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    Thread: Stuck transmission, input shaft seized to clutch disk

    1. Member ClownTrigger's Avatar
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      02-08-2009 10:22 PM #1
      Ok, so this isn't actually on a VW, but it's basically the same thing. '02 Elantra, clutch is spent. I'm trying to pull the trans, and the input shaft is seized into the clutch disk. I can get a little space between the bellhousing and the block where I can get a prybar, but the most I get is about 3/4" gap that closes back up when I let off the prybar. I'm guessing I'm flexing the pressure plate or the sprung disk. There isn't enough room to get to the pressure plate bolts, and there's no handy little inspection hole where you can get at them either. Does anybody know any old school tricks, or am I just going to have to drop the crank and pull the crank/clutch/trans out together?

      Why am I posting this here? The damn Elantra is keeping my Mk2 out of my garage. The sooner I finish this, the sooner I can get my Monty back in there and change the starter so I can drive it again, and also get back to building my 16v/ABA.


    2. Member ClownTrigger's Avatar
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      02-09-2009 07:36 PM #2
      Nobody?

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      02-11-2009 03:17 PM #3
      Have you tried an Authorized Dealer Service Department?

      Did you read the service manual to make sure that everything that needs to come off has been removed? VWs are not like other cars, and if that is all the experience you have, there is a good chance you missed something.


    4. Member ClownTrigger's Avatar
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      02-11-2009 04:25 PM #4
      No, it's not exactly like a VW. It has a clutch fork in the bellhousing like most japanese cars, and the flywheel, not the pressure plate bolts to the crank. I'm using the factory service manual, and according to it, there's no special trick or extra step that isn't required for any other FWD transaxle. The previous generation elantra shared the same family of engine as the mitsu 4G63, of which I've removed and replaced several of. It's really weird. I can get it off of the alignment pins far enough that I can actually turn it about the input shaft, but it just won't slide out. There's nothing else to unbolt. My next course of action is to drop the crank, but I really didn't want to get into all that.

    5. 02-12-2009 01:51 PM #5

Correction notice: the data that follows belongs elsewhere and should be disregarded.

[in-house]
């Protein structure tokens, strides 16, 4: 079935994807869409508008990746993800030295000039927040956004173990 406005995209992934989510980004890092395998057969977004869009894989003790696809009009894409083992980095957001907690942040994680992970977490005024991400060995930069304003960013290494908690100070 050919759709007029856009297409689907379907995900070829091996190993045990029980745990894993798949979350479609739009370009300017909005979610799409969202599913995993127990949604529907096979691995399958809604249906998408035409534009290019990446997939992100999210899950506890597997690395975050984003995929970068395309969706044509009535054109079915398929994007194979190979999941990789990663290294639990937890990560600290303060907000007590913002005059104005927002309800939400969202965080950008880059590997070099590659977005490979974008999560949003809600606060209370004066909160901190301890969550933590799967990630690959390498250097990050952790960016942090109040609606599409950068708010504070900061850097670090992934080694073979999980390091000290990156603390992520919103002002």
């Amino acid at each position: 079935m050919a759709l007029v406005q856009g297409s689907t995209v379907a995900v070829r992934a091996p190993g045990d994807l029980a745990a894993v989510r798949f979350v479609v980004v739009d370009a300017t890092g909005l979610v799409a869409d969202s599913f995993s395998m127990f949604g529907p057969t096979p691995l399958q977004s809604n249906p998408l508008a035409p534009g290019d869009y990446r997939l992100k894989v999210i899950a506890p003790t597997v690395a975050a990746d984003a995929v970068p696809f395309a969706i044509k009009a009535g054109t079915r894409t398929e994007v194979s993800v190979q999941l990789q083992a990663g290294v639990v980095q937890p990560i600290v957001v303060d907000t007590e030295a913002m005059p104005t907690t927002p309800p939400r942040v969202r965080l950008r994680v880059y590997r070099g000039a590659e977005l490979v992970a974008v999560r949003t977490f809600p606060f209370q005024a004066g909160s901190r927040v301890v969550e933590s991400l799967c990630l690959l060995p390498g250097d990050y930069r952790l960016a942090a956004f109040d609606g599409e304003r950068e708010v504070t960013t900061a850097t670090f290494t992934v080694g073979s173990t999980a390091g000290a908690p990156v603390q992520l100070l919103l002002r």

did the car drive before...if the input shaft is seized to the clutch disk the clutch would have never disengaged...i am a professional tech and i have never seen something like that

    6. Member ClownTrigger's Avatar
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      02-12-2009 03:17 PM #6
      Yeah, the clutch was just spent. Interesting point, but it's the pressure plate that moves, not the clutch disk. Just like your brake calipers. Only one thing actually moves (piston side pad) and everything else just gets squeezed together. It would be like having a stuck caliper slide. The outside pad would wear too fast, the car would probably pull, but it could still turn with your foot off the brakes. That could be why the clutch went bad in the first place. If one side of the disk is worn more than the other... well... we'll just have to wait and see.

    7. 03-18-2009 07:15 AM #7
      you ever figure this out

    8. Member ClownTrigger's Avatar
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      03-19-2009 10:01 AM #8
      Quote, originally posted by sheimbach »
      you ever figure this out

      Yeah, turns out the factory service manual was wrong. They showed a 2001 transmission instead of a 2002 transmission. I figured it out by looking at the 2003 manual. The 2001 transmission is just like I explained, but the 2002 transmission uses a pull type pressure plate like a Honda. The TO bearing snaps into the PP fingers and then the release fork pulls it toward the transmission when you press the pedal. All I had to do was pull the arm off of the fork shaft to allow it to rotate backwards enough to let go of the TO bearing.

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